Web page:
When do you start your budgeting process? How long does it take your firm to complete it? Is it really meaningful after all of that effort? More and more companies are grappling with these questions, especially in light of the constantly changing business conditions.
When the economic climate can swing wildly month over month and natural disasters on the opposite side of the world disrupt supply chains and financial markets, using an outdated process as the primary management tool for allocating resources ceases to make sense. It is now a management necessity to have more flexible and adaptable methods that allow resources to be redeployed and realistic scenarios to be built. These methods include embedding forecasting into the fabric of a firm, focusing on the key operational drivers of the business and developing financial models based on these drivers to make the data accessible to those who need it, when they need it.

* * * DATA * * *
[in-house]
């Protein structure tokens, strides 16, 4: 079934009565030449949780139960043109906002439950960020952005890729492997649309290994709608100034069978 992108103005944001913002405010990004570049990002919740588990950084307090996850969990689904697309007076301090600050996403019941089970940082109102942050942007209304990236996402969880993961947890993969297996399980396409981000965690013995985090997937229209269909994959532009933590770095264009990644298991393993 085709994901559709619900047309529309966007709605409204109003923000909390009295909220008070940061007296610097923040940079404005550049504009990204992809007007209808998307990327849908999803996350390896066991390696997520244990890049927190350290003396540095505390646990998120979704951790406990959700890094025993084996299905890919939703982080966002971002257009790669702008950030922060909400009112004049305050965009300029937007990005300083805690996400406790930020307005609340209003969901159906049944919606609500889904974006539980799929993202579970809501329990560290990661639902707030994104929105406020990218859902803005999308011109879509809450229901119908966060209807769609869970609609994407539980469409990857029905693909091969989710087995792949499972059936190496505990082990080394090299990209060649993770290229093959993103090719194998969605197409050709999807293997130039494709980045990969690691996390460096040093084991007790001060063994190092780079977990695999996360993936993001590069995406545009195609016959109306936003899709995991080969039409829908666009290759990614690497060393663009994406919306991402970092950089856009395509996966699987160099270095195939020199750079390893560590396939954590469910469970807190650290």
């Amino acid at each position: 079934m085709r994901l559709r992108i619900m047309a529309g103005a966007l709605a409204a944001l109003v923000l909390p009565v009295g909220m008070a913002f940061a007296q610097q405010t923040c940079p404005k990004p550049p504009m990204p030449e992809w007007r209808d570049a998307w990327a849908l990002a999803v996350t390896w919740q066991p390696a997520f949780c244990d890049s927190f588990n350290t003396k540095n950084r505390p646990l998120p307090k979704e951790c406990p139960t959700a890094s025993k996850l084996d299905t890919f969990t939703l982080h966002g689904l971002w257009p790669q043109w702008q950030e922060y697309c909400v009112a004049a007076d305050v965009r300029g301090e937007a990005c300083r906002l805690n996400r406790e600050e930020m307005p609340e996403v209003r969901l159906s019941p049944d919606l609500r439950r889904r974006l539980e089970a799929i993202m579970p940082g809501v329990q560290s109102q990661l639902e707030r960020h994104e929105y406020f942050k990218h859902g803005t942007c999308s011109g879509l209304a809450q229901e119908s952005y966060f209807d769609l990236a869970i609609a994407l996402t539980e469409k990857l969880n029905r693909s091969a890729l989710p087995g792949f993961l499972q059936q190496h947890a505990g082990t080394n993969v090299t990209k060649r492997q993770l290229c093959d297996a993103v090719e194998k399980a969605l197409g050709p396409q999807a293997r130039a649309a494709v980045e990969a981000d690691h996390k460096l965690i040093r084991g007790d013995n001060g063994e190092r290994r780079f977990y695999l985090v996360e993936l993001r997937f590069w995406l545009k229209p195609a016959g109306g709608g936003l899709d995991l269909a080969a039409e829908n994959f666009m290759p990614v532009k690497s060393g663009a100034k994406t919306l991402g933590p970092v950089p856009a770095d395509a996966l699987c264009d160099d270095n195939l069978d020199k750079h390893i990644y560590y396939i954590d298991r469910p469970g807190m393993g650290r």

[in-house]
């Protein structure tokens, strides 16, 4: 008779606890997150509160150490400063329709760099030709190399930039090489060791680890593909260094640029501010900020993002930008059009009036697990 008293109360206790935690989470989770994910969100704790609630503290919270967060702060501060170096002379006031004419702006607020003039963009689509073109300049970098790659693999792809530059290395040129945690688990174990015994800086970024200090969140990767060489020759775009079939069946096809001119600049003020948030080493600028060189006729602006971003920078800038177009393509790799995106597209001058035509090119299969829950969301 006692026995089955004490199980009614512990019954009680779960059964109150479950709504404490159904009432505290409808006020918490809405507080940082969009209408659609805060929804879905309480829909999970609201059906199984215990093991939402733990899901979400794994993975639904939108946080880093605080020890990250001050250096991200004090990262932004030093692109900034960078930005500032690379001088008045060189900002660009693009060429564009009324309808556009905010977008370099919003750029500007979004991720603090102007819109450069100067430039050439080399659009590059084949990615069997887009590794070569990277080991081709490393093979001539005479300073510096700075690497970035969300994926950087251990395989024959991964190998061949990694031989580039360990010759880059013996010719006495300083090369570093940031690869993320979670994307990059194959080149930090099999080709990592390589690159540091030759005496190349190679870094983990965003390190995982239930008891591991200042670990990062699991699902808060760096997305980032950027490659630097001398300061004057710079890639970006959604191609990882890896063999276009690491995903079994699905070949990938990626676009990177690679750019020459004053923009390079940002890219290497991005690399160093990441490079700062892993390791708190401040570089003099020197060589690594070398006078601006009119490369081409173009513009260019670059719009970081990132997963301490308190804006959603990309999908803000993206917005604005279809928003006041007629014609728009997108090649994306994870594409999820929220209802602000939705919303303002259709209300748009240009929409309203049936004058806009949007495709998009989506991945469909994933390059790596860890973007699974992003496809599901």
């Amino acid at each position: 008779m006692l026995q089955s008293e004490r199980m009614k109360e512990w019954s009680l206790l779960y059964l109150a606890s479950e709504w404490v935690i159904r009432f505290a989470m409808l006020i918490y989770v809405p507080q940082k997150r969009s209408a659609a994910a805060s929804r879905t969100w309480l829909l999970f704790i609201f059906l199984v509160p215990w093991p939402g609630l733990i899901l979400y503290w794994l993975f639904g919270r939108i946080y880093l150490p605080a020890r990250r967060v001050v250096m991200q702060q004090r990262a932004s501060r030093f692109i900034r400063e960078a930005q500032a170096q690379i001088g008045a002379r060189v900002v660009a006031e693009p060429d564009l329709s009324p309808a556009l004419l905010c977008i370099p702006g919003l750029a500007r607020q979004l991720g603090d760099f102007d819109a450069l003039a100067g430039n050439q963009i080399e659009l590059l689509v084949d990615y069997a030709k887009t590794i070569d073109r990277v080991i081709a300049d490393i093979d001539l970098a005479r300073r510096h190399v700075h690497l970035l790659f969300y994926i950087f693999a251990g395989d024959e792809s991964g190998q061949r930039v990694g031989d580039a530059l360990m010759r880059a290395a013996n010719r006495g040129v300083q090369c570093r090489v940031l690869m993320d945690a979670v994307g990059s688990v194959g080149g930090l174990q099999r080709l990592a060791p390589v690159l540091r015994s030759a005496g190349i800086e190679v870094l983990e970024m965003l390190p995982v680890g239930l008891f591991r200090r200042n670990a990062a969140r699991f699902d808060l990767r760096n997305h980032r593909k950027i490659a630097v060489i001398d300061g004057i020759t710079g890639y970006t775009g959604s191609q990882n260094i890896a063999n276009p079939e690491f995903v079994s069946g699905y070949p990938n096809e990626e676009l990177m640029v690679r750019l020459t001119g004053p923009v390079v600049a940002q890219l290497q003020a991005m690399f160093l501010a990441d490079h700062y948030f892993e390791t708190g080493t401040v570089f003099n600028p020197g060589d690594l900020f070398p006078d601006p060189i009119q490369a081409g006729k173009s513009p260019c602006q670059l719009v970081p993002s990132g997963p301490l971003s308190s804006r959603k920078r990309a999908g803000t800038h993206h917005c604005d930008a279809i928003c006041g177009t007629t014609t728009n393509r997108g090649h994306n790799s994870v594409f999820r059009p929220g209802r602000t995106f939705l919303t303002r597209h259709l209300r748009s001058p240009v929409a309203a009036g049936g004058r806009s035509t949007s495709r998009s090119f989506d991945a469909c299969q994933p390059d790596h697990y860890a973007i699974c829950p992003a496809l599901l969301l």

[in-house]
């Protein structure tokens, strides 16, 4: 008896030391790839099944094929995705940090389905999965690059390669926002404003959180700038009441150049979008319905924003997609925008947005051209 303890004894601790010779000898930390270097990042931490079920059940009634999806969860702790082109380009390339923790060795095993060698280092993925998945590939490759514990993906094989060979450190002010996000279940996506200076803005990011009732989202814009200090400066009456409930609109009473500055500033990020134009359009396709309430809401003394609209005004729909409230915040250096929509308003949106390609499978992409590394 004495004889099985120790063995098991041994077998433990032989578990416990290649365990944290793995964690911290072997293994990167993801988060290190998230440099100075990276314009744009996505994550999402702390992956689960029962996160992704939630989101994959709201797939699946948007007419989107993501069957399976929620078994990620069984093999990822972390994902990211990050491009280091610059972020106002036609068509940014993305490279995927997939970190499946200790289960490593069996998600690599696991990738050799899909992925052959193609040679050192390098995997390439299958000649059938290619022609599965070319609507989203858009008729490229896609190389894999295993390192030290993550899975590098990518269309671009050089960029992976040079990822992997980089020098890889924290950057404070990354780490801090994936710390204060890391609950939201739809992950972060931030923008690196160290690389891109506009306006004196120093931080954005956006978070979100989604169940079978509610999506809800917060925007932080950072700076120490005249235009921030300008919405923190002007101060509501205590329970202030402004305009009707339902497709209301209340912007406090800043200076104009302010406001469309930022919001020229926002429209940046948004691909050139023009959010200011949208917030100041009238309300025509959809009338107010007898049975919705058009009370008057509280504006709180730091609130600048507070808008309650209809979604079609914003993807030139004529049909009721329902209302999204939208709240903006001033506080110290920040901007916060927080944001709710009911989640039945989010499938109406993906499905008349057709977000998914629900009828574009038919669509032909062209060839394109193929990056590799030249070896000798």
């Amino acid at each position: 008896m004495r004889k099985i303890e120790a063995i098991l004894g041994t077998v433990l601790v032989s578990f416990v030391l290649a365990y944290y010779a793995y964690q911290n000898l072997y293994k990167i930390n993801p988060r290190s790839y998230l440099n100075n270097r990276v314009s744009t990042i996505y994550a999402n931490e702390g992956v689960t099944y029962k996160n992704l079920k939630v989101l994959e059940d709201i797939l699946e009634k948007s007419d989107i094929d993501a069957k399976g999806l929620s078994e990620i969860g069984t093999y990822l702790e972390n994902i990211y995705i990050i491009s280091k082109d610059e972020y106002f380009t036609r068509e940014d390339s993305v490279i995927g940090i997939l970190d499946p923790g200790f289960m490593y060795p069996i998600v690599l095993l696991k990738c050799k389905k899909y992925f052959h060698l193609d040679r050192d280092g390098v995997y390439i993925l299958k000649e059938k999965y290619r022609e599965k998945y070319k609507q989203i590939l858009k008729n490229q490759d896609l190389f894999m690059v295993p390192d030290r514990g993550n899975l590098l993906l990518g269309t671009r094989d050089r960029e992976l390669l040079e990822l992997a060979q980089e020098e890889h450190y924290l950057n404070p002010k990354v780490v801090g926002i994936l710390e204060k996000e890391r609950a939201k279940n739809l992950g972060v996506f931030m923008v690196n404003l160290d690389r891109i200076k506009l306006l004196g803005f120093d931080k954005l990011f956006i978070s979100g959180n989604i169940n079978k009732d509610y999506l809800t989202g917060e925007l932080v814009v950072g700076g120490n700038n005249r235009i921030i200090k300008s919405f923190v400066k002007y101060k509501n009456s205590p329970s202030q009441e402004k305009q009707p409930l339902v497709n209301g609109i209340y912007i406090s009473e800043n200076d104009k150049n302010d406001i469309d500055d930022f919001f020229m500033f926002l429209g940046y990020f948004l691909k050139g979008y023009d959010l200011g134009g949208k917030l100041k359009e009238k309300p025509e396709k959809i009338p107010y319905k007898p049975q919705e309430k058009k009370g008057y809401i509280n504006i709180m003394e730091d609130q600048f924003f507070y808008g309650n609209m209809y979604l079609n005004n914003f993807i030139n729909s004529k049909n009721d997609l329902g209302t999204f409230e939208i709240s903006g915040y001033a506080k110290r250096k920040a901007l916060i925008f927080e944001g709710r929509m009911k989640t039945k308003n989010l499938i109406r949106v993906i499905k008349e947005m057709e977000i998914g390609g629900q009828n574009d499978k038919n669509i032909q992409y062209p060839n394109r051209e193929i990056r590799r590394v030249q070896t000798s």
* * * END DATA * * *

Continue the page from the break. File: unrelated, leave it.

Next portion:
However, as nirvana-like as this situation may sounds, it’s not realistic to expect to achieve that in the short-term or without some substantial change for your organization. What is more realistic is to create a long-term road map that embraces a series of interlaced and incremental changes. The first of these changes could – and some even say should – involve deploying a formal budgeting tool to replace the Excel spreadsheets that are the default standard in most firms. Simply replacing the manual Excel consolidation process with an automated tool can provide a number of benefits simultaneously: